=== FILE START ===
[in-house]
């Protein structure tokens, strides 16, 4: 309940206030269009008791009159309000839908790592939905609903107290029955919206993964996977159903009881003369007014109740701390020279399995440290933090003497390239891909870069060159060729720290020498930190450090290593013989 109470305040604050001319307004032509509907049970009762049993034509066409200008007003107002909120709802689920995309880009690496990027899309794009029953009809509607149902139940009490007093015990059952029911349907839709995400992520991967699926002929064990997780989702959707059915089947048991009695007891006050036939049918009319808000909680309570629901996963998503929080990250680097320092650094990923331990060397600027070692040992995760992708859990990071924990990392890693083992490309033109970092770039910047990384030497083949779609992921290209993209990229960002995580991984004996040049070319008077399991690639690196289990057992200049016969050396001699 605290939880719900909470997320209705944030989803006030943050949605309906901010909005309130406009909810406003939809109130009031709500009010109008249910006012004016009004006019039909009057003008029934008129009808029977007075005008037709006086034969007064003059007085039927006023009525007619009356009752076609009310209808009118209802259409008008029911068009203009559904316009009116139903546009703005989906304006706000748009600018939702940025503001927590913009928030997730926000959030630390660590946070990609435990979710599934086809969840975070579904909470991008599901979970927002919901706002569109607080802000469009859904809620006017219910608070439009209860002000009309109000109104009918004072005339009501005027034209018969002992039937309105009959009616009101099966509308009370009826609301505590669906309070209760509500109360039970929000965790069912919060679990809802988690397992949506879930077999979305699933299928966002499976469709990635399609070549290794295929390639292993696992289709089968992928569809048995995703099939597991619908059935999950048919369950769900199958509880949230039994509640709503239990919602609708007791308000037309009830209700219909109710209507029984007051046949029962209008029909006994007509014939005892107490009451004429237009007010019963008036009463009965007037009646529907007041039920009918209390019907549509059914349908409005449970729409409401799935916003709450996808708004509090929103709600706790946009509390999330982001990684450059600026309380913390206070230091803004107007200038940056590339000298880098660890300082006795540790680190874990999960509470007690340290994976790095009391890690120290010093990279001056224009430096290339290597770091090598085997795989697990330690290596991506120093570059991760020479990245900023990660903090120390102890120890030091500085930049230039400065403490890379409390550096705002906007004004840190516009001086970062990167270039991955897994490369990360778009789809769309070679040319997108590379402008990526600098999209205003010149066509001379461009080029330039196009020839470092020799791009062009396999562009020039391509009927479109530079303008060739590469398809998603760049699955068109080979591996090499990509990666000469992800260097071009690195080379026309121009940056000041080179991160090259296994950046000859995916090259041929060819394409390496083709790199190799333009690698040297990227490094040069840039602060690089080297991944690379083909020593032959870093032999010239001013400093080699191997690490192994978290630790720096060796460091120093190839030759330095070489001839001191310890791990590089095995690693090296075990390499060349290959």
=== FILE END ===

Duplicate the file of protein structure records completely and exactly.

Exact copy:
[in-house]
């Protein structure tokens, strides 16, 4: 309940206030269009008791009159309000839908790592939905609903107290029955919206993964996977159903009881003369007014109740701390020279399995440290933090003497390239891909870069060159060729720290020498930190450090290593013989 109470305040604050001319307004032509509907049970009762049993034509066409200008007003107002909120709802689920995309880009690496990027899309794009029953009809509607149902139940009490007093015990059952029911349907839709995400992520991967699926002929064990997780989702959707059915089947048991009695007891006050036939049918009319808000909680309570629901996963998503929080990250680097320092650094990923331990060397600027070692040992995760992708859990990071924990990392890693083992490309033109970092770039910047990384030497083949779609992921290209993209990229960002995580991984004996040049070319008077399991690639690196289990057992200049016969050396001699 605290939880719900909470997320209705944030989803006030943050949605309906901010909005309130406009909810406003939809109130009031709500009010109008249910006012004016009004006019039909009057003008029934008129009808029977007075005008037709006086034969007064003059007085039927006023009525007619009356009752076609009310209808009118209802259409008008029911068009203009559904316009009116139903546009703005989906304006706000748009600018939702940025503001927590913009928030997730926000959030630390660590946070990609435990979710599934086809969840975070579904909470991008599901979970927002919901706002569109607080802000469009859904809620006017219910608070439009209860002000009309109000109104009918004072005339009501005027034209018969002992039937309105009959009616009101099966509308009370009826609301505590669906309070209760509500109360039970929000965790069912919060679990809802988690397992949506879930077999979305699933299928966002499976469709990635399609070549290794295929390639292993696992289709089968992928569809048995995703099939597991619908059935999950048919369950769900199958509880949230039994509640709503239990919602609708007791308000037309009830209700219909109710209507029984007051046949029962209008029909006994007509014939005892107490009451004429237009007010019963008036009463009965007037009646529907007041039920009918209390019907549509059914349908409005449970729409409401799935916003709450996808708004509090929103709600706790946009509390999330982001990684450059600026309380913390206070230091803004107007200038940056590339000298880098660890300082006795540790680190874990999960509470007690340290994976790095009391890690120290010093990279001056224009430096290339290597770091090598085997795989697990330690290596991506120093570059991760020479990245900023990660903090120390102890120890030091500085930049230039400065403490890379409390550096705002906007004004840190516009001086970062990167270039991955897994490369990360778009789809769309070679040319997108590379402008990526600098999209205003010149066509001379461009080029330039196009020839470092020799791009062009396999562009020039391509009927479109530079303008060739590469398809998603760049699955068109080979591996090499990509990666000469992800260097071009690195080379026309121009940056000041080179991160090259296994950046000859995916090259041929060819394409390496083709790199190799333009690698040297990227490094040069840039602060690089080297991944690379083909020593032959870093032999010239001013400093080699191997690490192994978290630790720096060796460091120093190839030759330095070489001839001191310890791990590089095995690693090296075990390499060349290959």